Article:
Saturday, October 1, 2022

Lockdown hurts Canadians’ mental health, says outgoing MP David Sweet

Canada’s COVID-19 lockdown measures are one of the major human rights issues facing the country, leaving Conservative MP David Sweet, who has been a outspoken rights advocate During the 15 years he has been in office.

in that Farewell speech in Parliament on 15th June, Sweet said he chose not to run for the next election because he is battling “mental health jaundice”, which he attributed to traumatic experiences in his life and hearing “the worst stories of human suffering”. While serving on the Parliamentary Human Rights Committee.

He also noted that “drastic lockdowns” aimed at halting the spread of the virus have had a detrimental effect on the mental health of Canadians, possibly including their own.

“There were other tools they could have used instead of a widespread, widespread lockdown,” Sweet said in an interview.

“I don’t speak only with my voice, I only echo PhDs, doctors, health care professionals, physicians and researchers,” he said, adding that the Great Barrington Declaration was signed by thousands of scientists and medical practitioners. The world is saying that lockdown does more harm than good.

“Unfortunately, the provincial governments and the federal government did not listen to them, and preferred to use a wider, wider lockdown, which had a profound effect on people’s mental health… [and] Hundreds of thousands have caused delayed surgery.”

Sweet said a misstep by the federal government at the start of the pandemic was to “shut down operations inside federal institutions to respond to a pandemic”.

“So we did not have the usual stock of PPE (Personal Protective Equipment) etc., so we had to depend on faulty PPE. Coming from People’s Republic of China,” he told.

“One of the biggest, most disturbing things about this pandemic is being politicized and a lot of mistakes made,” he said.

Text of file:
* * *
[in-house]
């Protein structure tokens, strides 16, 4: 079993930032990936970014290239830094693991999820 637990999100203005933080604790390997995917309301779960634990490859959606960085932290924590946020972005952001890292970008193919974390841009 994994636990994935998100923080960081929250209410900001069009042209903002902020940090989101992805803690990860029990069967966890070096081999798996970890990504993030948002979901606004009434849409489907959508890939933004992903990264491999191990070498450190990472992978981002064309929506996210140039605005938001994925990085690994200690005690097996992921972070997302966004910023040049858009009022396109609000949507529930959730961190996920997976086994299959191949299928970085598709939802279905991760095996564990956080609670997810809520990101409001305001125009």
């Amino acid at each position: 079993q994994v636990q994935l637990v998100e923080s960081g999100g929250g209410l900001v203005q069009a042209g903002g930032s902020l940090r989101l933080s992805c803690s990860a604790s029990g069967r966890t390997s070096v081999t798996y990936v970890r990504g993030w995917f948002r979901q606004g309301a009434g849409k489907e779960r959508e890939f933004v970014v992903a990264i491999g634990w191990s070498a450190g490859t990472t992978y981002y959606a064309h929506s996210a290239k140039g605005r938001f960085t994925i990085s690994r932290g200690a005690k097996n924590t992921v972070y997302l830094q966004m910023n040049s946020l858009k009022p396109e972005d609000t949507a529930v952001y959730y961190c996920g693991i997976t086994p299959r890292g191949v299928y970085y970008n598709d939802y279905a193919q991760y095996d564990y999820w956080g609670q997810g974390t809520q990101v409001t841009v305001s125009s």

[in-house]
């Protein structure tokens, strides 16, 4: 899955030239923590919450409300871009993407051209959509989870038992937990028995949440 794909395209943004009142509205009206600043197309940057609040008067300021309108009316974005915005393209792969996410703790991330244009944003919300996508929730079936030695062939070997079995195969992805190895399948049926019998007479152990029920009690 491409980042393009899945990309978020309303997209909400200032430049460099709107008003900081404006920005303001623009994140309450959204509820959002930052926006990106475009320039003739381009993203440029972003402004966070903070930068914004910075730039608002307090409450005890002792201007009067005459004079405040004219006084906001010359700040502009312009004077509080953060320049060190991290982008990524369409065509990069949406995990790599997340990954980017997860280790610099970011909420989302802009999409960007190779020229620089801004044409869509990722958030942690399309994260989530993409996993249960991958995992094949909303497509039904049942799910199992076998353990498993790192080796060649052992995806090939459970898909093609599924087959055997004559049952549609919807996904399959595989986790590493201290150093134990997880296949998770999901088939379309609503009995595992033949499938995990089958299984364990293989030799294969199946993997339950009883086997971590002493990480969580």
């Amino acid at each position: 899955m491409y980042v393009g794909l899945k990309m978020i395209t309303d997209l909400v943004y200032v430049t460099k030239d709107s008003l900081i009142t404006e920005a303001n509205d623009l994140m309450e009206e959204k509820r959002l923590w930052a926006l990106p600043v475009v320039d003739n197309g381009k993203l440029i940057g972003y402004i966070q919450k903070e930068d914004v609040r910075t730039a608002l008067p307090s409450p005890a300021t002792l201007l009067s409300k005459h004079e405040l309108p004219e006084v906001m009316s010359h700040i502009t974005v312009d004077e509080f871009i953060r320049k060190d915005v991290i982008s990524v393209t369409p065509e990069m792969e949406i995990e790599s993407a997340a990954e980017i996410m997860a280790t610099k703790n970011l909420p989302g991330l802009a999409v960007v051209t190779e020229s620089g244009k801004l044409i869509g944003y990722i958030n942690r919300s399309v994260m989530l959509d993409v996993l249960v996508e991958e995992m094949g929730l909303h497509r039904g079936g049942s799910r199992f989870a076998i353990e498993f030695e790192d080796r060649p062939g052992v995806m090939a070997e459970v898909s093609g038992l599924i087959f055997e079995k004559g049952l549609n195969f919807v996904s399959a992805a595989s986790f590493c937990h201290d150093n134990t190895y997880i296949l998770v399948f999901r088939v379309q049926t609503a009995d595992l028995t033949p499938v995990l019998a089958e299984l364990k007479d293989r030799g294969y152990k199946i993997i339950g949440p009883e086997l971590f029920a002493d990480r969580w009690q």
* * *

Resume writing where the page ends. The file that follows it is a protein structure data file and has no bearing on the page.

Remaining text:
As for the origin of the outbreak, claims that the novel coronavirus may have leaked from China’s Wuhan Institute of Virology contradict the theory that the virus originated from a wet market in Wuhan.

Sweet says the lack of cooperation from the Chinese Communist Party, as well as the pressure to stick to the current narrative and even accusations of racism, pose some of the challenges to discovering the true source of the outbreak.

“I don’t even know if we’ll get to the bottom of it because a lot of people have tried to draw the racism card when we try to investigate what really happened in Wuhan, and that’s problematic.”

‘A rich gift’

With regard to international human rights work, Sweet made two suggestions to his colleagues in the House of Commons Subcommittee on International Human Rights. One is to seek good sources in its investigation of rights abuses to ensure that “oppressors cannot question their evidence,” and the other is to avoid politicizing human rights.

He said of his colleagues on the committee, “There are always partisan arguments, there is always debate about policy … but rarely do we disagree in a partisan fashion because we understand that people’s lives are at stake. “

In his farewell speech, Sweet urged lawmakers to constantly keep in mind their responsibility to preserve Canada’s democratic institutions as elected officials.

“We are blessed to live in a country where voters determine the outcome of an election, not the right of individual political parties to set up lists for voters or the regime of rogue elites that tell voters how to vote. It is a rich gift that has been carefully preserved by past generations. It has been fought for the blood of Canada in past conflicts,” he said.

“Whatever the members of the party in this House, their personal responsibility as a member is to protect this prestigious institution. … we do not protect this institution because we are privileged. We protect and protect this institution because this chamber is where important issues concerning individual Canadians are debated and resolved.”

Sweet also urged lawmakers to look after their mental health.

“We all need to be mindful of what our limits are and ensure that we get relief and help, before it becomes crippling,” he said. “That’s what I’m doing, and I encourage everyone who can hear my voice and need help to get it done and be tireless to get what they need. They don’t need to feel ashamed.” We all need help at some point or the other.”

Andrew Chen. with reporting by



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